Modelling phase separation

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Spatiotemporal control of filamentous protein aggregation - Thomas Michaels - UCL

Biophysical basis of condensate functionality - Jeremy Schmit - Kansas State University

Reentrant liquid condensate phase of proteins mediated by salt - Jerelle Joseph, University of Cambridge

Thursday 8 July 2021
Time: 15:00 BST

Contact: Andela Saric

Spatiotemporal control of filamentous protein aggregation - Thomas Michaels

Abstract: Liquid cellular compartments form in the cyto- or nucleoplasm and can regulate aberrant filamentous protein aggregation. Yet, the mechanisms by which these compartments affect protein aggregation remain unknown. Here, we combine kinetic theory of protein aggregation and liquid-liquid phase separation to study the spatial control of irreversible protein aggregation in the presence of liquid compartments. We find that even for weak interactions aggregates strongly partition into the liquid compartment. Aggregate partitioning is caused by a positive feedback mechanism of aggregate nucleation and growth driven by a flux maintaining the phase equilibrium between the compartment and its surrounding. Our model establishes a link between specific aggregating systems and the physical conditions maximizing aggregate partitioning into the compartment. The underlying mechanism of aggregate partitioning could be used to confine cytotoxic protein aggregates inside droplet-like compartments but may also represent a common mechanism to spatially control irreversible chemical reactions in general.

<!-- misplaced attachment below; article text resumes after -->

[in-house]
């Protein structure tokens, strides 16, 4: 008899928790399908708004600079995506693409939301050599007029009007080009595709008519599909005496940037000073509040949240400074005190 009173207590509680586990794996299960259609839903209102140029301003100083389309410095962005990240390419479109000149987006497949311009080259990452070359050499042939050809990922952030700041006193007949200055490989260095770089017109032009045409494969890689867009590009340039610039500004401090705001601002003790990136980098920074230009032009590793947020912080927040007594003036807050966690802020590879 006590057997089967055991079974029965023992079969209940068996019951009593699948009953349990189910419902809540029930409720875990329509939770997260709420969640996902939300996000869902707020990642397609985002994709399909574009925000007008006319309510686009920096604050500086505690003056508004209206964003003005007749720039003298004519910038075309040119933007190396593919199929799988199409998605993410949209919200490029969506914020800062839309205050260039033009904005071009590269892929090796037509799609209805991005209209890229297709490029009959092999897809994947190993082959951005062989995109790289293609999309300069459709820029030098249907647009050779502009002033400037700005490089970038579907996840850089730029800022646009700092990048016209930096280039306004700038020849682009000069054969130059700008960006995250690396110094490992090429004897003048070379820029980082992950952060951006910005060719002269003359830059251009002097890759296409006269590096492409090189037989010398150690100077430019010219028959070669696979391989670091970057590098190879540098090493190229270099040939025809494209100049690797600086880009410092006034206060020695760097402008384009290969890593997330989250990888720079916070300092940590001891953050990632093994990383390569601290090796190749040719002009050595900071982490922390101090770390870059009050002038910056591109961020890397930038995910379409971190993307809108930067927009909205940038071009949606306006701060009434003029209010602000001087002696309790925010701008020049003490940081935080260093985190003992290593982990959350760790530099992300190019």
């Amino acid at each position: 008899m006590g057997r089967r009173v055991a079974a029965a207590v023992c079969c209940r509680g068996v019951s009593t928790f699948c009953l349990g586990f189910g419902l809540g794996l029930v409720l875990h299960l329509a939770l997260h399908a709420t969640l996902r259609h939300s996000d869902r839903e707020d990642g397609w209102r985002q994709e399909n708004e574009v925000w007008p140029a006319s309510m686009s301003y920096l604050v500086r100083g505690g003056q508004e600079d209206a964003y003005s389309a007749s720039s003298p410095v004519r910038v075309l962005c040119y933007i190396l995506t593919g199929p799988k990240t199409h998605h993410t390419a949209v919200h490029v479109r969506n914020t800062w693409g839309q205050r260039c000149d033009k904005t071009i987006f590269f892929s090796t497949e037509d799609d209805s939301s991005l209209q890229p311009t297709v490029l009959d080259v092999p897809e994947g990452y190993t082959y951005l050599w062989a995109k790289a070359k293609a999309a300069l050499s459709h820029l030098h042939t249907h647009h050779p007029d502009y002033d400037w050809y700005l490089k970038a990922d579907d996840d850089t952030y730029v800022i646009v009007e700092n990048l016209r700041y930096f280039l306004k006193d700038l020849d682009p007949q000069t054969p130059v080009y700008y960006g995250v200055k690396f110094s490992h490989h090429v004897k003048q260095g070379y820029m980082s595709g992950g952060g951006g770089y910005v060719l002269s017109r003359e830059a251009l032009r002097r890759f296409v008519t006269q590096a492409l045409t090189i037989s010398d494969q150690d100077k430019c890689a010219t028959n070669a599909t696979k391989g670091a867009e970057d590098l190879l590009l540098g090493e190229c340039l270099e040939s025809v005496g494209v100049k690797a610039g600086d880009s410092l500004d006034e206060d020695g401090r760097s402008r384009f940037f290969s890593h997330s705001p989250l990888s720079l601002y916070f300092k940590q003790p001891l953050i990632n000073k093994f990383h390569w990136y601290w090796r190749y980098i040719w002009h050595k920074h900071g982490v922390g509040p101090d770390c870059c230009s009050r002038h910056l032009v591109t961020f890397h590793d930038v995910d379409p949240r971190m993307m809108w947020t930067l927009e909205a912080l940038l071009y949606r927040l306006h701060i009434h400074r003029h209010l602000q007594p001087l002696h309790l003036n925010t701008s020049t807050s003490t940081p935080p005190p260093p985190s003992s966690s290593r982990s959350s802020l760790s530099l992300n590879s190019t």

Biography: Dr Thomas Michaels is a newly appointed lecturer in theoretical biophysics at the Department of Physics and Astronomy of UCL. Dr Michaels studied physics and mathematics at ETH Zurich and holds a PhD in Chemistry from the University of Cambridge, where he worked with Tuomas Knowles. Prior to joining UCL, Dr Michaels was a Swiss National Science Foundation postdoctoral fellow in the group of L Mahadevan at Harvard and a Junior Research Fellow in Physics at Peterhouse, University of Cambridge.

Biophysical basis of condensate functionality - Jeremy Schmit

Abstract: Biomolecular condensates are emerging as a common motif for cellular organelles. Due to their liquid properties, it is commonly thought that their utility arises from their role as a compartmentalization mechanism. We have studied two binary mixtures that form liquid condensates, SPOP/DAXX and poly-SUMO/poly-SIM. Using analytic theory to model condensate densities and molecular partitioning, we find that the condensate properties can be explained if the networks stabilizing the condensed phases have dramatically different structures. Furthermore, these structures impart critical functional properties to the resulting network. In the case of SPOP/DAXX condensates the structure allows the network to switch between a fluid state and a gel with arrested dynamics. In contrast, the SUMO/SIM structure provides a sensitive mechanism to recruit client molecules and even specifically select between closely related clients. These findings suggest a general model that functional structure can be embedded within a liquid when the molecules assemble hierarchically via interactions that vary widely in affinity. Stronger interactions provide structural specificity needed for functionality, while weaker interactions allow the molecules to condense without the risk of kinetic arrest.